Wednesday, 15 December 2010

The Chances Of Anything Coming From Mars [Review: Jeff Wayne's The War Of The Worlds]

Following my close encounters with Skyline and Monsters, I completed an alien invasion hat-trick with a return to the source: Jeff Wayne's musical adaptation of The War Of The Worlds. It was bitterly cold at London's O2 arena on Sunday so I was glad of frequent blasts of hot air from the Heat Ray.

You probably already know that Jeff Wayne composed The War Of The Worlds in 1978, basing it on H.G.Wells' novel, and that it was released as a concept album narrated by Richard Burton and sung by Justin Hayward and other artists. You may also have seen the iconic album cover and other illustrations from an accompanying booklet, with their easily recognizable depictions of the Martian Fighting Machines. And you may well be aware that a stage version of this composition is currently touring arenas and stadiums around the world. The leitmotifs and musical movements of this rock opera are also very familiar.

This production is conducted, with typical high energy gesticulation, by Mr. Wayne himself, and thanks to the magic of CGI is narrated by the detached, floating head of Richard Burton. Also returning from the original recording is Justin Hayward, accompanied by six more stage players including Liz McClarnon in a brief but heartbreaking appearance as the doomed parson's wife, and Jason Donovan as a superbly demented Artilleryman. The stage is dominated by a giant tripod Fighting Machine and the performance is accompanied by film incorporating new animation, as well as the previous illustrations. This remains primarily a concert performance and all the arena show trappings add to the experience - and are a lot of fun - without overshadowing the music at all.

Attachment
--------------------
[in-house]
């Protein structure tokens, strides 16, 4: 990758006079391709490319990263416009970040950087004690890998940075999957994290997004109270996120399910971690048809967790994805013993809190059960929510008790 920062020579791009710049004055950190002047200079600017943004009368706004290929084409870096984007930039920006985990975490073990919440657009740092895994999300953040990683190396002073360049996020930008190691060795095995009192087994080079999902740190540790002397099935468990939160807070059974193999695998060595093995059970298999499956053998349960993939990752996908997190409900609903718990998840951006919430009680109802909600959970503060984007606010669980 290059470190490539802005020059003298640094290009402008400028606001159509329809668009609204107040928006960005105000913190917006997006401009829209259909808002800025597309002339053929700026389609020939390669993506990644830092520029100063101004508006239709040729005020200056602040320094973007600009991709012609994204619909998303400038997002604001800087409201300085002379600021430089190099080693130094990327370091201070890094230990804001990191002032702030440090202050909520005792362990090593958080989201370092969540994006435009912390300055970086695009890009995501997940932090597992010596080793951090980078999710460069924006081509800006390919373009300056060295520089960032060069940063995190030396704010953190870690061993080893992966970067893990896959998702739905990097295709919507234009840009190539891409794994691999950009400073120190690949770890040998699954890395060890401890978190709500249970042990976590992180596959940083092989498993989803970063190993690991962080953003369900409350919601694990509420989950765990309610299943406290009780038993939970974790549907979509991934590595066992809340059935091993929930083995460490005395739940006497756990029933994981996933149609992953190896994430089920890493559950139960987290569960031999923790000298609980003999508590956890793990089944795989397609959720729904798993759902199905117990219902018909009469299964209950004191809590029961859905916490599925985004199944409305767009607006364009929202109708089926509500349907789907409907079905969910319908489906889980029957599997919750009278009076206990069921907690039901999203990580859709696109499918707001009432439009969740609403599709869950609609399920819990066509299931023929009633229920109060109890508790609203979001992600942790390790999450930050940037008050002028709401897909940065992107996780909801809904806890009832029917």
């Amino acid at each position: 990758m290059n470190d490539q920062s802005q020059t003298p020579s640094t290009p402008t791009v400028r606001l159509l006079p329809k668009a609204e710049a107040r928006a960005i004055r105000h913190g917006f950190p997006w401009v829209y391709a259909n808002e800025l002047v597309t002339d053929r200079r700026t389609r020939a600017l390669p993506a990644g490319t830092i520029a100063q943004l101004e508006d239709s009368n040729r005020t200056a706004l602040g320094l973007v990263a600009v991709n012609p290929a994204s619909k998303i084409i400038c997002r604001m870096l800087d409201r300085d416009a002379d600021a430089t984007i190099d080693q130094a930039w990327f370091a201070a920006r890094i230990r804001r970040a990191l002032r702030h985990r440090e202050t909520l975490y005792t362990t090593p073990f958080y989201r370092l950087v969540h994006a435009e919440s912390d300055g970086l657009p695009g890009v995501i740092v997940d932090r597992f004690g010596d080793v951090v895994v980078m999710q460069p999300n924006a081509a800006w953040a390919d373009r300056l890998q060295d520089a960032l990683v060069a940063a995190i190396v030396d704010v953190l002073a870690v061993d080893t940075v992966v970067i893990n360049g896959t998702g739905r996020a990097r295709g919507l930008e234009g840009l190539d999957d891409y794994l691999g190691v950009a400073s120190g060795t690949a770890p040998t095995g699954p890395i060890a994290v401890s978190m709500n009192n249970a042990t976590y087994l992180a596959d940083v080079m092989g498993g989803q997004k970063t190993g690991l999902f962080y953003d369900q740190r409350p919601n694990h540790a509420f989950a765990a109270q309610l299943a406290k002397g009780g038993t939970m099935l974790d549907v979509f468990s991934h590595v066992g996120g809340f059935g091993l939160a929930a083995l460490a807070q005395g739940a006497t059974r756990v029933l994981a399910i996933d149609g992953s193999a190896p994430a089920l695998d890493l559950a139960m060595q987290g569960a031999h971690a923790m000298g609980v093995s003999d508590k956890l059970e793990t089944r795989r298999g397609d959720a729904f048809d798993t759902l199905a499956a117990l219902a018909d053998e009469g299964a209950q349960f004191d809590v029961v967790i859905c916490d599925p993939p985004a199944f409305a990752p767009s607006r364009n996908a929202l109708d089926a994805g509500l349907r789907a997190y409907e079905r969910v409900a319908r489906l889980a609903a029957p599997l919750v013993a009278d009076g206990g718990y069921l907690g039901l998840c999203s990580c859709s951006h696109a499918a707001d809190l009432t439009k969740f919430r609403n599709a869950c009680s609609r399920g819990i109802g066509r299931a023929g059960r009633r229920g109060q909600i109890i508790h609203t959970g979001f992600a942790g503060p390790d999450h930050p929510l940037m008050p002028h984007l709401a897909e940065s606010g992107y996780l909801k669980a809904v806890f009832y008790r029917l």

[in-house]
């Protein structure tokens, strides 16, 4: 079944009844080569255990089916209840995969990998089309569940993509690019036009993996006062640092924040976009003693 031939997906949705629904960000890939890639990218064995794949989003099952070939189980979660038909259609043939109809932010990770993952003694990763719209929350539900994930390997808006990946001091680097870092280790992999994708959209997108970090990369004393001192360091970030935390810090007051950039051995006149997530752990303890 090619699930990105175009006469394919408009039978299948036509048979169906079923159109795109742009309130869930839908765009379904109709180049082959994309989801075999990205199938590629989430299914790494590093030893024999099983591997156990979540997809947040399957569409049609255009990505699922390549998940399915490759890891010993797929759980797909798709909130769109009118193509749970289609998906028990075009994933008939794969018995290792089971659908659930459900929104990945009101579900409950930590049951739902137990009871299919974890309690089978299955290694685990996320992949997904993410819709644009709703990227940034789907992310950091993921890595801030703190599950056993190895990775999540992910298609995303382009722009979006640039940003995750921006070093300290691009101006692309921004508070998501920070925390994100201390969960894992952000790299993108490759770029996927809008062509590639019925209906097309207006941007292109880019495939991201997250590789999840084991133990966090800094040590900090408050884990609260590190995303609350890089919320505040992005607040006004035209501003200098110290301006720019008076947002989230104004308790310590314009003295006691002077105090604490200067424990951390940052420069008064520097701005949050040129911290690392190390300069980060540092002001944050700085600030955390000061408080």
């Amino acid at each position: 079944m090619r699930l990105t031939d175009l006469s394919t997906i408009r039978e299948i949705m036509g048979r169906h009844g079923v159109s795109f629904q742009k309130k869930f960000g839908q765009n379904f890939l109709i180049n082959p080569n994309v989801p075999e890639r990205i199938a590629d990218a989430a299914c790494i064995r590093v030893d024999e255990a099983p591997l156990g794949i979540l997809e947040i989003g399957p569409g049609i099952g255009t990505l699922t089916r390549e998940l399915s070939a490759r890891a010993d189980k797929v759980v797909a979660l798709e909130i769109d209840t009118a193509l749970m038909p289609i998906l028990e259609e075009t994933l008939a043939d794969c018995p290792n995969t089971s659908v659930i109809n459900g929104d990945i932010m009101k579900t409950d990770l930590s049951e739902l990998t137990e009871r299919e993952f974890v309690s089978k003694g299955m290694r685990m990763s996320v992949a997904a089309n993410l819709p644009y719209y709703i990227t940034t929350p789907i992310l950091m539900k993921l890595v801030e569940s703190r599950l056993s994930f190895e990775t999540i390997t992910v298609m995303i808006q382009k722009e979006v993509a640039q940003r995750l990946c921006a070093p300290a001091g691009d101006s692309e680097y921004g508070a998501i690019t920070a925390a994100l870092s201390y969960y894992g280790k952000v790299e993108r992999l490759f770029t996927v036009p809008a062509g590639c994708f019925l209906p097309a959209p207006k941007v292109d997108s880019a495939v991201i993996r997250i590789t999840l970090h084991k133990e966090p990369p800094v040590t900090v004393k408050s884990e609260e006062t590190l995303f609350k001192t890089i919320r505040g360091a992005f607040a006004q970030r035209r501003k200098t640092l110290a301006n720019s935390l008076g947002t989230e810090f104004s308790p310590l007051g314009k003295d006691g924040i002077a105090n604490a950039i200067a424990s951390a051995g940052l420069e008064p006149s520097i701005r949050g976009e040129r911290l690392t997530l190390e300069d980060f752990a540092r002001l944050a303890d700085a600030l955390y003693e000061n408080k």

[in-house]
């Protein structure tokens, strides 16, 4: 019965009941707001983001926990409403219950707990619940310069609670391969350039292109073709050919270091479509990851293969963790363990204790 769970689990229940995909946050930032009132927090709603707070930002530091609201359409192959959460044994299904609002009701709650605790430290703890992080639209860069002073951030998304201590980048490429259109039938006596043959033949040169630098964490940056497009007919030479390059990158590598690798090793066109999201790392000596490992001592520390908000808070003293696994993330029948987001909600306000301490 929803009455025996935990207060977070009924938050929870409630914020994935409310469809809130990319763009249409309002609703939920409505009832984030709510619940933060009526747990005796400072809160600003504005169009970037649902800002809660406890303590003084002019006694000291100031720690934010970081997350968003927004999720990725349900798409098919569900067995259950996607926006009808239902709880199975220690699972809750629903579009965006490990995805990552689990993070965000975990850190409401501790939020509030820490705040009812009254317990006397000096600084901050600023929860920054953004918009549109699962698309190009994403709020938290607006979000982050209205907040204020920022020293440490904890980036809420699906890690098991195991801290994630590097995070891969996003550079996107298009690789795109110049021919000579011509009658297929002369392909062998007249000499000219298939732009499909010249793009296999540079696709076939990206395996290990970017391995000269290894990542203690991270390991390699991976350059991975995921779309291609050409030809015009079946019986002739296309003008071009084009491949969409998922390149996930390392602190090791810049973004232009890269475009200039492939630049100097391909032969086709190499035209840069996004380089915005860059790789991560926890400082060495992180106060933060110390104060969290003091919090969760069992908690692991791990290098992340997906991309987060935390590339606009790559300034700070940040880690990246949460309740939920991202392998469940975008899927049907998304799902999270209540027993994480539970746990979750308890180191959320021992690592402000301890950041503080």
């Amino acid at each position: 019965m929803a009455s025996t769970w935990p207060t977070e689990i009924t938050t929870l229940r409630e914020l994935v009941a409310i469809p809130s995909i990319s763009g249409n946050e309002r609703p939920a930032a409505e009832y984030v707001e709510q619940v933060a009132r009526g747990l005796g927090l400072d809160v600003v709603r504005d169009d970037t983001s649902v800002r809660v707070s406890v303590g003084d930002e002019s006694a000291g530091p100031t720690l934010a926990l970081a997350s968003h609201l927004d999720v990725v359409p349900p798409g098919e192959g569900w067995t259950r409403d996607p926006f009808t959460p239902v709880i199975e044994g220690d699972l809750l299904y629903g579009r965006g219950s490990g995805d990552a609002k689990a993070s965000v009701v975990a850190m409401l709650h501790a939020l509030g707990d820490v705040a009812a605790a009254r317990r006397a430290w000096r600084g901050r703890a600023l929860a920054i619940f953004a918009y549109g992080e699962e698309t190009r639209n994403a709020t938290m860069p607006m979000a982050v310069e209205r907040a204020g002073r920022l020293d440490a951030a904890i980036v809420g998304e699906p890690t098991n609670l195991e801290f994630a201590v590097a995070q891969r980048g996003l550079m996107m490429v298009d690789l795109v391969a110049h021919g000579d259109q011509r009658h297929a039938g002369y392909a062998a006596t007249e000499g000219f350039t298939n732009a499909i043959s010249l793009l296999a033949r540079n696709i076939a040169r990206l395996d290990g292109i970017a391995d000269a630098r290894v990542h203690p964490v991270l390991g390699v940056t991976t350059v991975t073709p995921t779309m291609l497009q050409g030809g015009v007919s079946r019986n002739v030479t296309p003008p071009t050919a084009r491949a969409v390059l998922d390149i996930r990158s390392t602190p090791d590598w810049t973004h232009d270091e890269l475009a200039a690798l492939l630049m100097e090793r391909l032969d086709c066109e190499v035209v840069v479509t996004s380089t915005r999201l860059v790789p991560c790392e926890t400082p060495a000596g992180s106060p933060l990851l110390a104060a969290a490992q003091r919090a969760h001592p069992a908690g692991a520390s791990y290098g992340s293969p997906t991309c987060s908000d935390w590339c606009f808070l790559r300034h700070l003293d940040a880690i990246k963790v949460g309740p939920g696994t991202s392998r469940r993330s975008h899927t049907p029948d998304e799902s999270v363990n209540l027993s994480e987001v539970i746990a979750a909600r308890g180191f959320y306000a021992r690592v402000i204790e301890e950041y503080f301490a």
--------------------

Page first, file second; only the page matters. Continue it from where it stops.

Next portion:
Of all the adaptations of The War Of The Worlds - including at least three films and a radio mockumentary that sent Americans running for the coast in fear - Jeff Wayne's is both the most inventive, and the most faithful to the novel. The narration is taken wholesale from the text, the story remains set at the turn of the century, the creatures - bigger than a bear, made entirely of brain, building machines that take the place of bodies - are unchanged, and Wayne's powerful music takes its cues from H.G.Wells' soundscape including of course the triumphant cry of the Martians.

[pictures are courtesy of The War Of The Worlds production team]

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